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Paypal, Apple and Other Alternative Financial Services Providers Become Strong Competitors for Traditional Banks

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In line with increasing use of smartphones and growing demand for innovative, fast and easy-to-use financial services, traditional banks are facing increasing competition from alternative financial services providers. Due to strong pressure from such players as Paypal, Apple and others, adoption of e-banking solutions will be a prerequisite for banks in order to maintain their market share.

Banks face growing competition from mobile financial solutions

Growing demand for alternative financial services has been particularly strong in developing countries, where the banking system is still underdeveloped and bank branches are usually located in large urban areas. Such digital platforms as M-Pesa are therefore popular for providing access to financial services. Moreover, clients in developing countries have been demanding fast, simple and easy access to banking services at a lower price, thus further driving alternative financial services providers.

Due to fast increasing possession of smartphones, which grew from 13% of the global population in 2010 to 52% in 2015, and is expected to reach 74% by 2020, mobile services in particular demonstrate great potential. Encouraged by success in emerging markets, companies have started expanding in developed countries.

For example, in 2015, Paypal has been strengthening its position in mobile payments through its Venmo app, the acquisition of Paydiant’s platform and Xoom, and the launch of One Touch payments. As a result, around a quarter of total global payment volume was attributed to mobile payments in 2015. Digital wallets provided by companies like Apple or Google have also been popular among consumers.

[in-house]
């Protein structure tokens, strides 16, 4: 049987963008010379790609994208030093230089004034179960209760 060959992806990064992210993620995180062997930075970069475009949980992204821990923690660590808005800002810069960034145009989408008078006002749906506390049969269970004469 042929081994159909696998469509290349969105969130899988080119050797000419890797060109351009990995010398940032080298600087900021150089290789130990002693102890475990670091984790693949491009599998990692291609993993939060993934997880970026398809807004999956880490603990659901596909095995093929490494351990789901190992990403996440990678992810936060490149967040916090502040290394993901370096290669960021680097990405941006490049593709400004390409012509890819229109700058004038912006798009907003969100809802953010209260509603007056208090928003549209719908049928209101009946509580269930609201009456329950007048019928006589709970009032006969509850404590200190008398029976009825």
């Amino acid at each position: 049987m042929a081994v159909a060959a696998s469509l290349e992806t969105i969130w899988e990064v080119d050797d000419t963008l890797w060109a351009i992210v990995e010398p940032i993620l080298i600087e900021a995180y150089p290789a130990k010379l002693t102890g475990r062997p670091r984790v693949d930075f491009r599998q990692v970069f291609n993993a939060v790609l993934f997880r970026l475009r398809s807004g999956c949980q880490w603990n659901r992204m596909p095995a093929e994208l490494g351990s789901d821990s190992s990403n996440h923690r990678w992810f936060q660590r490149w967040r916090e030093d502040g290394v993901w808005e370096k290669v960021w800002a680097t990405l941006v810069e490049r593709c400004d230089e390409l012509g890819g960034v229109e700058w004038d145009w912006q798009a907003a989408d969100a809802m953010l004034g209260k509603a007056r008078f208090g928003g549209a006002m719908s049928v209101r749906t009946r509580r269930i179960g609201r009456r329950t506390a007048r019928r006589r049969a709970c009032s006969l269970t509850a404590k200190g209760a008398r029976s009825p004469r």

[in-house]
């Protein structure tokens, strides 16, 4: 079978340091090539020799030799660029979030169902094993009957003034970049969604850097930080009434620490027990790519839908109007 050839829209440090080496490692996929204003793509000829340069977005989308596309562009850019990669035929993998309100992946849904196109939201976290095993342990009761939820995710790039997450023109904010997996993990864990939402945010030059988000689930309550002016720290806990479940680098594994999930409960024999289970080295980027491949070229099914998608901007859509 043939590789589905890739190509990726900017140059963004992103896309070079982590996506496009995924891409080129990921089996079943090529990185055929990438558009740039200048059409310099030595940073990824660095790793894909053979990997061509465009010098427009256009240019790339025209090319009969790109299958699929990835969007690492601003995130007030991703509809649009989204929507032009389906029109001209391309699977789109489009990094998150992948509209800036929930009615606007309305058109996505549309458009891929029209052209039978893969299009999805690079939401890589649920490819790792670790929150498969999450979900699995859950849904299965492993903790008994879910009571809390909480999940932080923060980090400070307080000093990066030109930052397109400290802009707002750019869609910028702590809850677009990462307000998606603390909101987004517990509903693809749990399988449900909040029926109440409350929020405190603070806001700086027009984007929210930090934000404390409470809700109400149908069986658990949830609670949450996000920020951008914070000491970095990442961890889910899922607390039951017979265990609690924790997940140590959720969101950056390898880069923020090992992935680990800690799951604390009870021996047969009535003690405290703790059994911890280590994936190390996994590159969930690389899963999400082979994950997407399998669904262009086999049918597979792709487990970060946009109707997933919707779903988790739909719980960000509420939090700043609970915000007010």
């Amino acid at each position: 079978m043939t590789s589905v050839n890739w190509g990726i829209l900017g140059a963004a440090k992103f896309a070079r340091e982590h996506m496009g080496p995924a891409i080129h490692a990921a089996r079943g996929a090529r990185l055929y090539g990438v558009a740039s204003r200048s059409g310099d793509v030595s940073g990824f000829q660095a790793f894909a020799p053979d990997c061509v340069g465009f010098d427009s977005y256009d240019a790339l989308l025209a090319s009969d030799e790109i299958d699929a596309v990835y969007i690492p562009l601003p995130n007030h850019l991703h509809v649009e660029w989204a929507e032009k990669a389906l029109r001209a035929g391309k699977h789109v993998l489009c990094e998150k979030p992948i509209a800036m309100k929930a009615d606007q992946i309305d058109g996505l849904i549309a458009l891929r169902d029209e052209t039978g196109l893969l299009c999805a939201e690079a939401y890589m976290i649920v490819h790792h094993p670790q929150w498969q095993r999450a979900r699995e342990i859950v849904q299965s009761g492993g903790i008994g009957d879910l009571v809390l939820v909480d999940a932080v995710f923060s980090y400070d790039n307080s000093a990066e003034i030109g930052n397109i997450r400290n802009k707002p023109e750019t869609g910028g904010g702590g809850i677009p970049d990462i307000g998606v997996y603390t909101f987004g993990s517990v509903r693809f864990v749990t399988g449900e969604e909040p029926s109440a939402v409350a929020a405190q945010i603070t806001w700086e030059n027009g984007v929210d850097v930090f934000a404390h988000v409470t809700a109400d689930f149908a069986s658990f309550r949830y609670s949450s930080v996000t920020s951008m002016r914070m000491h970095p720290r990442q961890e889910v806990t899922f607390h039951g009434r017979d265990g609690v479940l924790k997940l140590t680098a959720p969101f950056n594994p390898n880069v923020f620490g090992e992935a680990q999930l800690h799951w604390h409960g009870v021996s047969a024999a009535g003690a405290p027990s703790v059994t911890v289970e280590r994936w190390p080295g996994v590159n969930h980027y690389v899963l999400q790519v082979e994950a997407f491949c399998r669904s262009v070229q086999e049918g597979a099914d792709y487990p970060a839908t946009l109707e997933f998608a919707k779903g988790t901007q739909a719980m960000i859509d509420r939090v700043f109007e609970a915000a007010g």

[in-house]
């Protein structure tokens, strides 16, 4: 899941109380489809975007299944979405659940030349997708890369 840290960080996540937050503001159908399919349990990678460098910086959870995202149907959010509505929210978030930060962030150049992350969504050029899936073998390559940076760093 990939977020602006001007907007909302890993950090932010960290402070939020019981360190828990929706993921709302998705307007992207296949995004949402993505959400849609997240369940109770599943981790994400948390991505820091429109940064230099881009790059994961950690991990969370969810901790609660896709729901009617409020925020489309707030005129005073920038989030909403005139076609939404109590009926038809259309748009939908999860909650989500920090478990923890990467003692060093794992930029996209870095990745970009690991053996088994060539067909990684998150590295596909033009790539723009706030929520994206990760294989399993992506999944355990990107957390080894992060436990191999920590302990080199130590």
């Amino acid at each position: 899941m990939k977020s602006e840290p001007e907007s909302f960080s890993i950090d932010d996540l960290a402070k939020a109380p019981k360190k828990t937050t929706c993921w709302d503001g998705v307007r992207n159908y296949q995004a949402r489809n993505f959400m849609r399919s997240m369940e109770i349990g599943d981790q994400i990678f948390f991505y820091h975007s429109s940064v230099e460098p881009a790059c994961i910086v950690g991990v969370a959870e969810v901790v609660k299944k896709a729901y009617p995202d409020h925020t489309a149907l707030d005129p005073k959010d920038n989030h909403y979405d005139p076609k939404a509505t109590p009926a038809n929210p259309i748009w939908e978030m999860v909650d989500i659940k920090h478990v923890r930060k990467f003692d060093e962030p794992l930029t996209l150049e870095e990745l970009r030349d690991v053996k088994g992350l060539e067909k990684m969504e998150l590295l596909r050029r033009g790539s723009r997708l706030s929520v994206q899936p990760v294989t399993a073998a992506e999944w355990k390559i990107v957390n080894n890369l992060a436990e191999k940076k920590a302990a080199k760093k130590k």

Other alternative providers such as payday lenders and peer-to-peer lenders, with some of the largest players such as Funding Circle and Zopa also launching their own mobile apps, were increasingly capturing a greater share of customers. These players managed to provide smaller-scale loans for private and business clients, at the same time as offering simpler and faster issuance of loans.

According to the European Alternative Finance Benchmarking Report, the total value of online alternative financial services market transactions in Europe was worth nearly €3 billion in 2014. Even though it still remained rather small compared to the traditional banks’ transactions, 144% year-on-year growth in 2014 demonstrated the strong potential of these services.

Increasing focus on investment in online services

In order to meet the growing consumer demand for online services and remain competitive in the market, traditional banks have also been increasing their spending on computer and related services. The UK and Japan’s monetary intermediation industries allocated around half of total investment costs to computer and related services in 2015. Even though China’s spending on computer services remained the lowest among the leading countries, it saw the highest growth rate with a CAGR of 20% in 2010-2015, indicating a rising focus on e-banking solutions.

Chart 1. Spending on Computer and Related Services in Largest Monetary Intermediation Industries, % of Investment Costs and Value Growth



A number of financial services providers have been strengthening their presence in online banking. For example, in 2015, JP Morgan Chase launched its digital wallet Chase Pay, expanded its Chase Mobile app functionality and further improved the JP Morgan Markets platform for e-trading activities. BNP Paribas strengthened its 100% digital mobile bank Hello bank!, while China Industrial and Commercial Bank offered such digital platforms as ICBC e Payment and Easy Loan.

As a result, due to the increasing prevalence of smartphones, investment in e-banking and, particularly, mobile solutions will remain a key focus area for monetary intermediation providers seeking to secure their positions.

The future success of banks is far from certain, however. Even though alternative finance providers, especially in developing countries, are expected to still account for a minor share of the market, double- or even triple-digit growth will allow them to strengthen their positions in digital finance services. The ability to access a greater share of customers, especially in underserved developing countries, more flexible services and lower fees are set to remain among the key competitive advantages of the alternative monetary intermediation services providers.

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